Burton and Bolling squared off against Wright, a late entrant (and Whip John McFall who had no chance whatsoever). In a series of votes that remain the subject of debate, accusation, counter-accusation and speculation to this day, McFall and then Bolling were eliminated, and Wright defeated Burton by a single vote on the third ballot. Who cast the decisive vote, who threw votes to whom, whose vote was deemed invalid, who double-crossed whom will be debated as long as there are congressional historians to write the story. Not even all the participants were sure what had happened. One report recalls Dan Rostenkowski, a Wright nominator, expressing amazement at the outcome to Burton and then bursting into tears.

The details of that crucial election were little discussed in Wright’s obituaries, but his victory had profound ramifications for the House. He served as Majority Leader for a decade under O’Neill, during which the New Republic called him the “last of the old-time Democrats.” But to the surprise of many, he largely shed his earlier reputation as a slick, smooth-talking Texan, emerging as a staunch defender of the House’s prerogatives. When he advanced to the Speakership in 1987, he made clear he was not interested in extending the bonhomie that sometimes characterized O’Neill’s relationship with Ronald Reagan. Instead, he acted and sounded like the toughest of the 1970s reformers, challenging the right of a president to again maneuver the nation secretly into a war, and he earned the liberals’ praise. George Miller (CA), one of Burton’s strongest allies, observed that by standing up for his Members, Wright ‘s “risk taking has given the House back some of its pride.”

Wright was also prepared to assert himself within the House itself. As a new generation of aggressive Republicans, their eyes on a future House majority, used the liberal floor rules to offer amendments that exposed vulnerable Democrats to district criticism, Wright began “tightening the screws,” according to his biographer, shutting off many of the legislative opportunities granted Members in the 1970s reforms. Wright’s action reduced the number of politically damaging votes, but gave credence to the Republican charges of autocratic Democratic rule that could only be remedied by ending their nearly 40 year control of the House. To this day, while most Democrats point to Gingrich’s hyperbolic tactics as the source of contemporary hyper-partisanship, many Republicans believe, as one senior GOP Member recently told me, that it was Wright who “really poisoned the well.”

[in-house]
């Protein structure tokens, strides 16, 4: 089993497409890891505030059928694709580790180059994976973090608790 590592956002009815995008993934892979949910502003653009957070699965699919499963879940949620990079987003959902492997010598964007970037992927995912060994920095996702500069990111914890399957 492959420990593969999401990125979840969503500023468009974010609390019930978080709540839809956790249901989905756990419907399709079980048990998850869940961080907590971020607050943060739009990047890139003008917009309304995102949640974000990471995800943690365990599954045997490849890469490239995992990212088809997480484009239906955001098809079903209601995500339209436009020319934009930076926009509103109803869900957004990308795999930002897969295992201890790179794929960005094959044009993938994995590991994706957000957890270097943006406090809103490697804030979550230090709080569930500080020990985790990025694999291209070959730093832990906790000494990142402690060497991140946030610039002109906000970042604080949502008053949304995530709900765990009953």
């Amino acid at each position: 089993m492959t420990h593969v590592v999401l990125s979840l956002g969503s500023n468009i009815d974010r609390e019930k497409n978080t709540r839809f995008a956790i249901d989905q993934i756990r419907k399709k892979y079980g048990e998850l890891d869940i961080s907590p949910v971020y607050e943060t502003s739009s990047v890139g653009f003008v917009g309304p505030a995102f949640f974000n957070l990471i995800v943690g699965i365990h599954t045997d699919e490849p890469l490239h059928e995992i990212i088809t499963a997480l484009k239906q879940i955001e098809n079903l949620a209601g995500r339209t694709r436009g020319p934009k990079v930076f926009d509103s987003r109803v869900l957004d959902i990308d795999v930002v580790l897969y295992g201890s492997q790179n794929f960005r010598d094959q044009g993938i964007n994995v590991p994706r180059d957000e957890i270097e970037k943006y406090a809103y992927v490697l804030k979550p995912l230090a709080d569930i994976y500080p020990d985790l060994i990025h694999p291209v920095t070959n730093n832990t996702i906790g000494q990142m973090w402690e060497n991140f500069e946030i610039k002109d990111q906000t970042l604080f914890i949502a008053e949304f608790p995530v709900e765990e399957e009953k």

When Wright was brought down in 1989 amid multiple charges of wrongdoing and vicious assault from Newt Gingrich and other Republicans, he gave a poignant farewell speech to the House. Yielding his gavel and his seat, he pleaded for a reduction in the partisanship and bitterness that had crept into House deliberations and interpersonal relations.

“It is grievously hurtful to our society when vilification becomes an accepted form of political debate and negative campaigning becomes a full-time occupation,” Wright said a quarter century ago, before the Koch brothers and Citizens United and screeching cable TV and talk radio obliterated most civil discourse. “In God’s name, that’s not what this institution is supposed to be all about. When vengeance becomes more desirable than vindication and harsh personal attacks upon one another’s motives and one another’s character drown out the quiet logic of serious debate on important issues … that’s unworthy of our institution and unworthy of our American political process. All of us in both political parties must resolve to bring this period of mindless cannibalism to an end!! We’ve done enough of it!”

One can only marvel that, less than a decade later, when Newt Gingrich – facing serious ethics charges of his own – announced his resignation as the first Republican speaker in 40 years, he similarly referenced his distaste for the “cannibals” who preferred defeat, in pursuit of unattainable victory, to compromise.

Wright remains a controversial, contradictory, complex figure in the history of the House, but his role in seeking to regain a co-equal place for the Congress in the crucial decisions of war and peace earn him our respect and admiration. He made mistakes, he admitted, as do we all; but he served his Congress and his nation with distinction.